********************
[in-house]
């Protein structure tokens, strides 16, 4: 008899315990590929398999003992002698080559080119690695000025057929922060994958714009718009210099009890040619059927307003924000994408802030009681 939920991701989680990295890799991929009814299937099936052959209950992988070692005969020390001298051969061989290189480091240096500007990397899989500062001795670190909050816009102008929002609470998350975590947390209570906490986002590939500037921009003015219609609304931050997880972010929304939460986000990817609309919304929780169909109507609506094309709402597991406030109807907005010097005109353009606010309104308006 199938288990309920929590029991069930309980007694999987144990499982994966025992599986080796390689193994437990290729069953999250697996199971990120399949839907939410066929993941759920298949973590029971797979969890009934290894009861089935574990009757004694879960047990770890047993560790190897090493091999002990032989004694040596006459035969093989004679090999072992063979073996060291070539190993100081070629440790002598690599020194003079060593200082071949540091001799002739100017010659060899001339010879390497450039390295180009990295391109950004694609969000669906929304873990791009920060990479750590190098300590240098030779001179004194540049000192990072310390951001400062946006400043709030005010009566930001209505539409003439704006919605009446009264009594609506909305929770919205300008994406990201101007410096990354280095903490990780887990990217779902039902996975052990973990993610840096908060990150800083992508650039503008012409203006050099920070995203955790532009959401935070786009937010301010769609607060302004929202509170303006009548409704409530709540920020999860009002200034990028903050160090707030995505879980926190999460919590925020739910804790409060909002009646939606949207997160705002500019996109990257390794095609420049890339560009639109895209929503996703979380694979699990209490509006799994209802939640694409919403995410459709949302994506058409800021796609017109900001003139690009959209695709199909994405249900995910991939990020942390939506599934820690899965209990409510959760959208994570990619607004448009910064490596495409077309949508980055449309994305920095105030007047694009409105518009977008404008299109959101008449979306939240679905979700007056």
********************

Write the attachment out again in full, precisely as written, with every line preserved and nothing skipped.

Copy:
[in-house]
């Protein structure tokens, strides 16, 4: 008899315990590929398999003992002698080559080119690695000025057929922060994958714009718009210099009890040619059927307003924000994408802030009681 939920991701989680990295890799991929009814299937099936052959209950992988070692005969020390001298051969061989290189480091240096500007990397899989500062001795670190909050816009102008929002609470998350975590947390209570906490986002590939500037921009003015219609609304931050997880972010929304939460986000990817609309919304929780169909109507609506094309709402597991406030109807907005010097005109353009606010309104308006 199938288990309920929590029991069930309980007694999987144990499982994966025992599986080796390689193994437990290729069953999250697996199971990120399949839907939410066929993941759920298949973590029971797979969890009934290894009861089935574990009757004694879960047990770890047993560790190897090493091999002990032989004694040596006459035969093989004679090999072992063979073996060291070539190993100081070629440790002598690599020194003079060593200082071949540091001799002739100017010659060899001339010879390497450039390295180009990295391109950004694609969000669906929304873990791009920060990479750590190098300590240098030779001179004194540049000192990072310390951001400062946006400043709030005010009566930001209505539409003439704006919605009446009264009594609506909305929770919205300008994406990201101007410096990354280095903490990780887990990217779902039902996975052990973990993610840096908060990150800083992508650039503008012409203006050099920070995203955790532009959401935070786009937010301010769609607060302004929202509170303006009548409704409530709540920020999860009002200034990028903050160090707030995505879980926190999460919590925020739910804790409060909002009646939606949207997160705002500019996109990257390794095609420049890339560009639109895209929503996703979380694979699990209490509006799994209802939640694409919403995410459709949302994506058409800021796609017109900001003139690009959209695709199909994405249900995910991939990020942390939506599934820690899965209990409510959760959208994570990619607004448009910064490596495409077309949508980055449309994305920095105030007047694009409105518009977008404008299109959101008449979306939240679905979700007056």